Does anyone have a suggestion on how to wash a wool sweater without a dry cleaner? My daughter loves her Christmas present, but I cannot afford to keep getting it dry cleaned.
By Jackie from Buffalo, NY
Simple: use a mild soap or detergent and wash and rinse in thee same temperature water (but not hot warm or cold is best) just swish the sweater around and squeeze a few times do not wring spread out on a large towel and roll very tightly, repeat the last step until your towel is just damp should not take more than 3 towels.
Let sweater dry flat on the bed on a dry towel. Hot water will stretch the sweater.
One of the tricks I learned, was that because wool is hair, you can use hair products to clean it. When you wash your wool hats or sweaters, wash them with shampoo. In the rinse water use a tiny bit of conditioner as a "fabric softener." Just be sure to rinse all the conditioner out of your garment when you're done. You'll have wool that's softer than ever before and it won't get that winter static either. Good luck.
You could use "Woolite" or Dryel. I kind of like kffrmw88 answer. That would save you money.
Be sure not to wash wool items in hot water and 'do not place washed items' in the dryer or they will shrink.
My mom taught me a long time ago -before gentle cycles- to wash a sweater by hand gently in a sink of barely warm water and delicate soap. Swish it gently, maybe rub a spot a bit. Rinse to remove soap. Wring out very gently and lay it flat on a fluffy towel. Roll up the towel to remove excess water. You can use another towel and repeat if necessary. If it's a delicate sweater lay flat to dry on a rack or table that won't get ruined. Or hang it on the back of a chair or on the railing.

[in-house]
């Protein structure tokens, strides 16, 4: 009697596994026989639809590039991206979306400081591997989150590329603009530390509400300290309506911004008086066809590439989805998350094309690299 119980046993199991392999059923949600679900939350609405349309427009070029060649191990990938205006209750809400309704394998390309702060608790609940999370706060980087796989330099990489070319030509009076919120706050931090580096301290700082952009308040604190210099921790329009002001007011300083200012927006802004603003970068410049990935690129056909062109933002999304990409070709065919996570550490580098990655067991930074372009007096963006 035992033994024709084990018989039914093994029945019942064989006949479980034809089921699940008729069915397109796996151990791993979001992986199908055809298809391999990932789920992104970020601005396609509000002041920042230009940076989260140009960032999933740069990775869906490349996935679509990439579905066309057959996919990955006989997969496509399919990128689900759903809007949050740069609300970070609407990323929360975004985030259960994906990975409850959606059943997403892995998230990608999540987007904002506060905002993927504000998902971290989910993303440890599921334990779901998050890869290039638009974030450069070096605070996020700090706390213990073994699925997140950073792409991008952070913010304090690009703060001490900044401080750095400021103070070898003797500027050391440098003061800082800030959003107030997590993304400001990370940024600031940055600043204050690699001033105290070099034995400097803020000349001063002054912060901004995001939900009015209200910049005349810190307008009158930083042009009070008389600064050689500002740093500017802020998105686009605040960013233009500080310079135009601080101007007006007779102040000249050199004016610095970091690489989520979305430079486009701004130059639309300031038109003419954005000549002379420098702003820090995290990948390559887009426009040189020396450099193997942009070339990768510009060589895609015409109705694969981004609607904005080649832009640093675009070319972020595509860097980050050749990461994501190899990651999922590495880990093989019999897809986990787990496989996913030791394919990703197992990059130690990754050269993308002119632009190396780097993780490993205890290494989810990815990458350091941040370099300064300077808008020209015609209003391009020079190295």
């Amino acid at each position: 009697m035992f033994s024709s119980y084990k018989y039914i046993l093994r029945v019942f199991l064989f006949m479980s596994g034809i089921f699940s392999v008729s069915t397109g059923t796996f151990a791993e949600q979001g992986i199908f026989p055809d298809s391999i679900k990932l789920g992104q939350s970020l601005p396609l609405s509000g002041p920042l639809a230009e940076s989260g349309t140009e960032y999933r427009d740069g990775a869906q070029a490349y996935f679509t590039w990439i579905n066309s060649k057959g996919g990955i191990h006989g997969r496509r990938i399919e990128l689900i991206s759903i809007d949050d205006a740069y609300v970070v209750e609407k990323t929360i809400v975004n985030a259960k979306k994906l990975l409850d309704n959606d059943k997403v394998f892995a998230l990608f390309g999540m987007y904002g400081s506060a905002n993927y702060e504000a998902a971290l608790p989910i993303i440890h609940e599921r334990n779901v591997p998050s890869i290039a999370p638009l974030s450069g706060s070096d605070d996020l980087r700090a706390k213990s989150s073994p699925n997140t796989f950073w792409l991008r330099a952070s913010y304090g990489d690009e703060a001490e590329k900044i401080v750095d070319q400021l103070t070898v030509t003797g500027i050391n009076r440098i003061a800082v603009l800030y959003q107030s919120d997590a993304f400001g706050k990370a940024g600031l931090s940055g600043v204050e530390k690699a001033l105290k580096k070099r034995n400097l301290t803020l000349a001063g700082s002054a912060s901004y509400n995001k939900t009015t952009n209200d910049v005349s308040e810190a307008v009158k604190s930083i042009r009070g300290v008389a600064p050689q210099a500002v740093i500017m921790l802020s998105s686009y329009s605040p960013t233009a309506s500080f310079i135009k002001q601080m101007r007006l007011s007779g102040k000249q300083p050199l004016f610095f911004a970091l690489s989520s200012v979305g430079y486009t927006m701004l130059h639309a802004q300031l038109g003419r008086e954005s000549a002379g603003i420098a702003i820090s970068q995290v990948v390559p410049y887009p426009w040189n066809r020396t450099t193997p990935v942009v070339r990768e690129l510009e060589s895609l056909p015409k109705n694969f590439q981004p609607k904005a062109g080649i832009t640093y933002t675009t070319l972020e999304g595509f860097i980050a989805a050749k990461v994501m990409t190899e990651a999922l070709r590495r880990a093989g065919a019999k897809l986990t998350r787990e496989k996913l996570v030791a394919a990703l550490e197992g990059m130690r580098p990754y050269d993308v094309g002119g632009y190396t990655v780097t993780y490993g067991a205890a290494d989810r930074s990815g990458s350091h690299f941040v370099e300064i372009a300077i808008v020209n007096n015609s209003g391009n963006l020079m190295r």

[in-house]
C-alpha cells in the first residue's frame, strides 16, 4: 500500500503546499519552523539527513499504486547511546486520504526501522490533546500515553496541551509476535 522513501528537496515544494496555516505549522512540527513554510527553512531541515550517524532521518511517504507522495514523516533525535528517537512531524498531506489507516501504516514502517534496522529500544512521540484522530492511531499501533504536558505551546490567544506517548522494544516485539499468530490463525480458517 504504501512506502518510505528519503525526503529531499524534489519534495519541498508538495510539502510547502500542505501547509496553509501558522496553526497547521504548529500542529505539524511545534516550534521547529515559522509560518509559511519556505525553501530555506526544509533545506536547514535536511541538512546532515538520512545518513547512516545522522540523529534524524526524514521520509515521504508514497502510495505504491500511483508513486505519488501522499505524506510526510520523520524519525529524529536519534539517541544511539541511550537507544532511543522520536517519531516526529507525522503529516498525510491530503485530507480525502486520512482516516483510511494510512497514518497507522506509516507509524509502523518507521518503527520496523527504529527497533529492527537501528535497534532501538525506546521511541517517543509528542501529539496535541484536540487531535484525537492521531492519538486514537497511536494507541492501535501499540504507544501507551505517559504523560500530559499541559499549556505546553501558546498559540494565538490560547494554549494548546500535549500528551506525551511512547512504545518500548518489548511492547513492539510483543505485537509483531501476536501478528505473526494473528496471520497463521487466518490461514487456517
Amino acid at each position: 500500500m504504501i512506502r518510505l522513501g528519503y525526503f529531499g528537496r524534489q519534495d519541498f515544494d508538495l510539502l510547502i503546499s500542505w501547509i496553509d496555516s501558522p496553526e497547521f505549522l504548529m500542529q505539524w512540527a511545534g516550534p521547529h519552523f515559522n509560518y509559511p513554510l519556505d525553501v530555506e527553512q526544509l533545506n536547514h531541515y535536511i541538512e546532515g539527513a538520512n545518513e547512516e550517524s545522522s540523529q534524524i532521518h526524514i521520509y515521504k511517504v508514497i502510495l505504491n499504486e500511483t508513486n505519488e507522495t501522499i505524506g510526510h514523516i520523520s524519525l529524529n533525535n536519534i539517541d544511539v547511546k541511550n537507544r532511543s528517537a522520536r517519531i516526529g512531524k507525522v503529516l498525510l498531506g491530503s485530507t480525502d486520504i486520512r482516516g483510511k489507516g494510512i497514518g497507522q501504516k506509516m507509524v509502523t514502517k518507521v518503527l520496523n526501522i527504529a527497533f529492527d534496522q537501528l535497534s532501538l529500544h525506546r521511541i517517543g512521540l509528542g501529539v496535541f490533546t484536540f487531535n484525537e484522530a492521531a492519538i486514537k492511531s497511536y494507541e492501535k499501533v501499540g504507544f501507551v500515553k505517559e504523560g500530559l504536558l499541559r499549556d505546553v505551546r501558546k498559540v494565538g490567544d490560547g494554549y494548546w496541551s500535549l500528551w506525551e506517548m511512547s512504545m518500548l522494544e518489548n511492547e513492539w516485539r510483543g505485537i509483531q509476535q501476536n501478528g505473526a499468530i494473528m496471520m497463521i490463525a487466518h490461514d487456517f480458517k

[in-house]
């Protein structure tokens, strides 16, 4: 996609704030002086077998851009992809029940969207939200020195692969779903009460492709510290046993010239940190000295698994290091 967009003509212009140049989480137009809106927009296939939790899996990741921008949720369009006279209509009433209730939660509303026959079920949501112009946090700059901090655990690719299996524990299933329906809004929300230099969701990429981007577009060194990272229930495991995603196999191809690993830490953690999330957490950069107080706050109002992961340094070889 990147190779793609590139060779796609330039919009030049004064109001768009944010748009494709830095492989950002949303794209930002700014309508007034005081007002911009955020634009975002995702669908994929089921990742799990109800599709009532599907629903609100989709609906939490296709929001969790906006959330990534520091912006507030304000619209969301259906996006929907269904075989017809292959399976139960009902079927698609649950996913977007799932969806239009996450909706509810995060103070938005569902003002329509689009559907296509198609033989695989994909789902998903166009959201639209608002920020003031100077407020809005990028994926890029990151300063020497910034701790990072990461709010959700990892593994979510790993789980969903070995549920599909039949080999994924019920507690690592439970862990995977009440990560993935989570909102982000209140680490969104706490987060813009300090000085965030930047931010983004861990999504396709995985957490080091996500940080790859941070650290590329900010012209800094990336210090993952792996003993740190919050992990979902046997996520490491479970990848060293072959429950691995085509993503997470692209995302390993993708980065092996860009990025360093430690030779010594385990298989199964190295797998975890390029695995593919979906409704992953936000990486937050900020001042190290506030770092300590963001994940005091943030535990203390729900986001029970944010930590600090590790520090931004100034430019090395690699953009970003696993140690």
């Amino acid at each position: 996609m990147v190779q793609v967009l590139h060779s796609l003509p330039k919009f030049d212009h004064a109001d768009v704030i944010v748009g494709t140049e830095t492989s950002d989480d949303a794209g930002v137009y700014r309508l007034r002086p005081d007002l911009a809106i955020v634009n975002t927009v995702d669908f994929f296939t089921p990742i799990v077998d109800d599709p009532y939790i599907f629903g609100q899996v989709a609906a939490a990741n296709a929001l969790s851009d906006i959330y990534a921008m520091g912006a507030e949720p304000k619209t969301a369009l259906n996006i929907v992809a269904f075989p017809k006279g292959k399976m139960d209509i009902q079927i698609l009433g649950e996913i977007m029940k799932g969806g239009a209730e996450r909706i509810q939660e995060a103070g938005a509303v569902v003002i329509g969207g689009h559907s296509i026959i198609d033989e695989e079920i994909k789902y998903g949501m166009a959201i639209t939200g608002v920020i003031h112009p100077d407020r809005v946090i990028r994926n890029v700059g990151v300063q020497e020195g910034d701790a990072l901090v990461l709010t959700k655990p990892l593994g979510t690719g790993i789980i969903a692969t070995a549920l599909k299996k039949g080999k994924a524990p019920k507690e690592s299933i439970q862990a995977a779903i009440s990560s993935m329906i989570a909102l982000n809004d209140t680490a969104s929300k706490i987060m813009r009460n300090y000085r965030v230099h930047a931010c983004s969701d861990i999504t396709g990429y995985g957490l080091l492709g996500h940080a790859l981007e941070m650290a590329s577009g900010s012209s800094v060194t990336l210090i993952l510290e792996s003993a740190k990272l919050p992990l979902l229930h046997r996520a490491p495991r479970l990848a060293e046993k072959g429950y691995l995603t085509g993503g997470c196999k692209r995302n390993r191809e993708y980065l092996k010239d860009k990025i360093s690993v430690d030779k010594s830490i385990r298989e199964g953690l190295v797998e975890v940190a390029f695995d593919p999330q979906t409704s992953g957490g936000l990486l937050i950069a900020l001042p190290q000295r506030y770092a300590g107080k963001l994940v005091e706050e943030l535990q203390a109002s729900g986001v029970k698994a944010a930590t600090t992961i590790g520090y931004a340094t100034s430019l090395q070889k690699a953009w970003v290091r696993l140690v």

I use Dryel sheets on my sweaters. It's so easy and safe. I put like colored sweaters in the dryer on medium heat, throw in a Dryel sheet, and tumble dry for about 20 minutes. They come out wonderfully soft and fresh smelling. Plus I don't have to worry about shrinkagae, colors bleeding or any of the other hazards of washing them.
If they get a spot on them the Dryel sheet packet tells how to treat that too.
When I absolutely have to wet-wash a sweater, I hand wash it using baby shampoo. It's extremely gentle, and very inexpensive too since I buy it at the $1 store. Also just a small amount of hair conditioner (also from the $1 store) will make it come out nice and soft. I use the same method that Coolcook described so well.
Also Deeli pointed something out too. Once a sweater has gotten wet, don't put it in the dryer or it will shrink and get out of shape.
Woolite and do not wring dry. Lay the sweater flat on a towel and roll up into the towel to soak out all the excess water - you may have to use 2-3 towels. Lay on flat surface to dry. You may have to stretch the sweater to its original size and pin in place so that it will dry to correct size. Do not use hot water as it will shrink. Shrinkage can go from a size 12 to a baby size.
I used to collect antique clothing and learned a great deal about handling delicate fabrics. I was taught to NEVER use Woolite as it leaves a residue.
Thanks to you all! Say a prayer I am going to try to wash her sweaters tomorrow. :o) Thank you all once again for the great ideas. Jackie
There is a website called How to Clean Stuff I believe the address is www.howtocleanstuff.net You might find your answer there. Good luck :-)
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